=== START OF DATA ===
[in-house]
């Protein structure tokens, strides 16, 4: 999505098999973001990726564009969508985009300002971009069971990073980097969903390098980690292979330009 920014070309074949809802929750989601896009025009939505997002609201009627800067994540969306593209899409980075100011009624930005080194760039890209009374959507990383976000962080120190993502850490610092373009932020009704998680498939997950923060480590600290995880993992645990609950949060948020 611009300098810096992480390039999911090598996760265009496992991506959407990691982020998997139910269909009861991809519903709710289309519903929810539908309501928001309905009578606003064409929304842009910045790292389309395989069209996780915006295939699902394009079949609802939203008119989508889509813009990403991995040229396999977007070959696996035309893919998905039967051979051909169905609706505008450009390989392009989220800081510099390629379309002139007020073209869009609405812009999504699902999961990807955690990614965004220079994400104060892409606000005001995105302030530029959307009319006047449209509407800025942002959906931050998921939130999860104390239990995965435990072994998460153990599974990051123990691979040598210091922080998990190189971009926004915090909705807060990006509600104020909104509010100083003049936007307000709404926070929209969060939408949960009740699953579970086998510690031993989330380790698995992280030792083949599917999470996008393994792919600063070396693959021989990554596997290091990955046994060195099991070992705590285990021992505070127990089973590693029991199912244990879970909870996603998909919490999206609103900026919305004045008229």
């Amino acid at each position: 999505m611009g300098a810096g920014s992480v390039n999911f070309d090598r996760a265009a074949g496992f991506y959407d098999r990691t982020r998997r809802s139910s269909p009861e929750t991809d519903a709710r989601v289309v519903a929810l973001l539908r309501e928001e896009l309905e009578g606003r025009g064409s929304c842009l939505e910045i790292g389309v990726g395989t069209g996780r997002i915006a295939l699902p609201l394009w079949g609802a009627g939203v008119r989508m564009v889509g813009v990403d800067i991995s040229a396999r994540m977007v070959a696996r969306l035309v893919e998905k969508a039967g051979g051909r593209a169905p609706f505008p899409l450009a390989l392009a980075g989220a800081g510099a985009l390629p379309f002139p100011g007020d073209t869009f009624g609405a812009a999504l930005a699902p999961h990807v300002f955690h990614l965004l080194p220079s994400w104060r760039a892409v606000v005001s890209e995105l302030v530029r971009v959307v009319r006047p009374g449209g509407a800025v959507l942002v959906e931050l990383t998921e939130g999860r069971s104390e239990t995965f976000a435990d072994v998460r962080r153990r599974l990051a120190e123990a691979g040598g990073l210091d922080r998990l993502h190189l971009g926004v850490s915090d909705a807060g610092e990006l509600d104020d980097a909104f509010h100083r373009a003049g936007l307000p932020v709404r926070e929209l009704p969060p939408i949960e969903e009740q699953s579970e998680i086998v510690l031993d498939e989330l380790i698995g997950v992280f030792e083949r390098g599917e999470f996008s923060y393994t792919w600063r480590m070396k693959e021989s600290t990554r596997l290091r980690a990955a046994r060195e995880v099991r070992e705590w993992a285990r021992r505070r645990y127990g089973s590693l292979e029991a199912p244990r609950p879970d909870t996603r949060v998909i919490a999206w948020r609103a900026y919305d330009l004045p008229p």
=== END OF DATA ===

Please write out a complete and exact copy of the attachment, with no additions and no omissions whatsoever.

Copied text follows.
[in-house]
């Protein structure tokens, strides 16, 4: 999505098999973001990726564009969508985009300002971009069971990073980097969903390098980690292979330009 920014070309074949809802929750989601896009025009939505997002609201009627800067994540969306593209899409980075100011009624930005080194760039890209009374959507990383976000962080120190993502850490610092373009932020009704998680498939997950923060480590600290995880993992645990609950949060948020 611009300098810096992480390039999911090598996760265009496992991506959407990691982020998997139910269909009861991809519903709710289309519903929810539908309501928001309905009578606003064409929304842009910045790292389309395989069209996780915006295939699902394009079949609802939203008119989508889509813009990403991995040229396999977007070959696996035309893919998905039967051979051909169905609706505008450009390989392009989220800081510099390629379309002139007020073209869009609405812009999504699902999961990807955690990614965004220079994400104060892409606000005001995105302030530029959307009319006047449209509407800025942002959906931050998921939130999860104390239990995965435990072994998460153990599974990051123990691979040598210091922080998990190189971009926004915090909705807060990006509600104020909104509010100083003049936007307000709404926070929209969060939408949960009740699953579970086998510690031993989330380790698995992280030792083949599917999470996008393994792919600063070396693959021989990554596997290091990955046994060195099991070992705590285990021992505070127990089973590693029991199912244990879970909870996603998909919490999206609103900026919305004045008229």
């Amino acid at each position: 999505m611009g300098a810096g920014s992480v390039n999911f070309d090598r996760a265009a074949g496992f991506y959407d098999r990691t982020r998997r809802s139910s269909p009861e929750t991809d519903a709710r989601v289309v519903a929810l973001l539908r309501e928001e896009l309905e009578g606003r025009g064409s929304c842009l939505e910045i790292g389309v990726g395989t069209g996780r997002i915006a295939l699902p609201l394009w079949g609802a009627g939203v008119r989508m564009v889509g813009v990403d800067i991995s040229a396999r994540m977007v070959a696996r969306l035309v893919e998905k969508a039967g051979g051909r593209a169905p609706f505008p899409l450009a390989l392009a980075g989220a800081g510099a985009l390629p379309f002139p100011g007020d073209t869009f009624g609405a812009a999504l930005a699902p999961h990807v300002f955690h990614l965004l080194p220079s994400w104060r760039a892409v606000v005001s890209e995105l302030v530029r971009v959307v009319r006047p009374g449209g509407a800025v959507l942002v959906e931050l990383t998921e939130g999860r069971s104390e239990t995965f976000a435990d072994v998460r962080r153990r599974l990051a120190e123990a691979g040598g990073l210091d922080r998990l993502h190189l971009g926004v850490s915090d909705a807060g610092e990006l509600d104020d980097a909104f509010h100083r373009a003049g936007l307000p932020v709404r926070e929209l009704p969060p939408i949960e969903e009740q699953s579970e998680i086998v510690l031993d498939e989330l380790i698995g997950v992280f030792e083949r390098g599917e999470f996008s923060y393994t792919w600063r480590m070396k693959e021989s600290t990554r596997l290091r980690a990955a046994r060195e995880v099991r070992e705590w993992a285990r021992r505070r645990y127990g089973s590693l292979e029991a199912p244990r609950p879970d909870t996603r949060v998909i919490a999206w948020r609103a900026y919305d330009l004045p008229p």